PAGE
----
The International Air Transport Association says profits for the global airline industry will reach a record $19.7 billion in 2014.
The BBC reports the prediction is an upgrade on IATA's previous forecast of profits of $US16.4 billion.
The organisation said in Geneva that cost cutting, cheaper fuel and rising demand for travel were factors behind the upgrade.
IATA also upgraded its profit estimate for this year to $US12.9 billion from an earlier estimate of $US11.7 billion. However, profit margins were being squeezed.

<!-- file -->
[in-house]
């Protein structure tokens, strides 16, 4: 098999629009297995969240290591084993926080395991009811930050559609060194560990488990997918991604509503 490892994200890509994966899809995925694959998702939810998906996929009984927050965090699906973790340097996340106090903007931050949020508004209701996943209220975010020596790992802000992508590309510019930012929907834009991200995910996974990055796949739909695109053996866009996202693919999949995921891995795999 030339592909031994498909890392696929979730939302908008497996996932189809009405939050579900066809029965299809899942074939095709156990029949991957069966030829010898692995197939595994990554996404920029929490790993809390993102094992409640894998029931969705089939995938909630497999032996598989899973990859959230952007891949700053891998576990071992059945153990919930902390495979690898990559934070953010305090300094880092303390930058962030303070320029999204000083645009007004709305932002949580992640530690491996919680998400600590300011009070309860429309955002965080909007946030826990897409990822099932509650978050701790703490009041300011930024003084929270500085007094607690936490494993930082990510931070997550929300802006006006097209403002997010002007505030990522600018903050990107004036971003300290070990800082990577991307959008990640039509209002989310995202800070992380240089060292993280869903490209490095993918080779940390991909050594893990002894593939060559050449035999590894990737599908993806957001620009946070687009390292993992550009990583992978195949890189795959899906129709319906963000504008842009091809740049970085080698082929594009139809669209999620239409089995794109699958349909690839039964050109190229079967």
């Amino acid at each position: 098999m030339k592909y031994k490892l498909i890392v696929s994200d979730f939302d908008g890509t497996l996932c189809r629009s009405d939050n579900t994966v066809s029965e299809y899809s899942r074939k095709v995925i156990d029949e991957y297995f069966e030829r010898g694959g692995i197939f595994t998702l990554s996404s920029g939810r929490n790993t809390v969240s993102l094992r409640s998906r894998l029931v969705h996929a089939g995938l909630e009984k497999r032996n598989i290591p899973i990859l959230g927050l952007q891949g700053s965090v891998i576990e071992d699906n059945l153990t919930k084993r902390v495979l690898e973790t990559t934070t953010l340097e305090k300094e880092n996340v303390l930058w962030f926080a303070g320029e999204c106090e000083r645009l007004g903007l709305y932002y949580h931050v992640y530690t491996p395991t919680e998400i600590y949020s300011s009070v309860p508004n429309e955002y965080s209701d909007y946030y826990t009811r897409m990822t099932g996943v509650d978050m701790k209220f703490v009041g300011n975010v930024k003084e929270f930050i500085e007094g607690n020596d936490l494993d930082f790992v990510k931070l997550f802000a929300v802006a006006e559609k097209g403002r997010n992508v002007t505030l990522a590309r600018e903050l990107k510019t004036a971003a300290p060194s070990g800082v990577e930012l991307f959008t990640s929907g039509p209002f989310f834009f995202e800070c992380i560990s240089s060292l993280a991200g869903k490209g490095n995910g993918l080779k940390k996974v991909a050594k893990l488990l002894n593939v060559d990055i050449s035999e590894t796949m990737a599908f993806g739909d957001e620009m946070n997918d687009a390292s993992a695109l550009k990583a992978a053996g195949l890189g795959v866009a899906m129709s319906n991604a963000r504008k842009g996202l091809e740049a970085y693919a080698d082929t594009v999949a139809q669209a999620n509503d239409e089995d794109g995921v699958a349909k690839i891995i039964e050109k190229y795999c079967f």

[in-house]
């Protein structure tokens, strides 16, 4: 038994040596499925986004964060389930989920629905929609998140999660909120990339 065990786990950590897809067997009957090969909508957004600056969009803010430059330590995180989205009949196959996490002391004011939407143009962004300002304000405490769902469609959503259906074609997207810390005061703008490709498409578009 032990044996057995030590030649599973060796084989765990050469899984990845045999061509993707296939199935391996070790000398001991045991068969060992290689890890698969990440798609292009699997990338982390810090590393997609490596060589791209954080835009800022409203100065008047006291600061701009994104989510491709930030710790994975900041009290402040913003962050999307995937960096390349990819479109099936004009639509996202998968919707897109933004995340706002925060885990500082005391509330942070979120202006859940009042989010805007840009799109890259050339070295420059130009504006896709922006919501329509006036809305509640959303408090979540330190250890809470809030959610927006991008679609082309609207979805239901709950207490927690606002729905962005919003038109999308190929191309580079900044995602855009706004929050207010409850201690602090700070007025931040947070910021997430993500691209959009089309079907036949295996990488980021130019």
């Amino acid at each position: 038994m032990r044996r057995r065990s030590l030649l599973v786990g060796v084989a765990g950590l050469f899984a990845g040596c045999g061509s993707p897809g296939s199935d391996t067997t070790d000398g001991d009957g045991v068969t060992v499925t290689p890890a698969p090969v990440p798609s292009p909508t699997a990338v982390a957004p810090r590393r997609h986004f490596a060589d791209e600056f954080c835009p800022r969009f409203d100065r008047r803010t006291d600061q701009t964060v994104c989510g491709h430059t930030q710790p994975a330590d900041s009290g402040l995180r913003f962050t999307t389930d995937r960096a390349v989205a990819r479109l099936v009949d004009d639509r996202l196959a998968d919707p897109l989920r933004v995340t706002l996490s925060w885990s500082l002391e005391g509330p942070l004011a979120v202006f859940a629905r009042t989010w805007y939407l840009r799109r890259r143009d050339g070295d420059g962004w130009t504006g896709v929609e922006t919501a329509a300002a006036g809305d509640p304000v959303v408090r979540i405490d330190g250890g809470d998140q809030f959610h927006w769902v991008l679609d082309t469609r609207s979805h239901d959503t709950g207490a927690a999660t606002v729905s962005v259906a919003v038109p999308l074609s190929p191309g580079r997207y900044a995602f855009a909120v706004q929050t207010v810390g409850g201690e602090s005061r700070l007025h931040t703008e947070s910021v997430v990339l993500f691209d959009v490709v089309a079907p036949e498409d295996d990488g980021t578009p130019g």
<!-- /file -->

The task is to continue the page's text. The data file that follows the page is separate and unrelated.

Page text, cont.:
IATA said next year's estimated profit of $19.7 billion would come from predicted revenues of $US743 billion whereas the previous record profit figure of $US19.2 billion in 2010 - came from revenues of $US579 billion.
"It is a tough environment in which to run an airline,'' said chief executive Tony Tyler. ''Competition is intense and yields are deteriorating.
"Cargo volumes haven't grown since 2010 and cargo revenues are back at 2007 levels. The passenger business is expanding more robustly."
Mr Tyler added that airlines would make a net profit of only about $US5.94 per passenger in 2014.
IATA represents 240 airlines which carry 84% of total air traffic.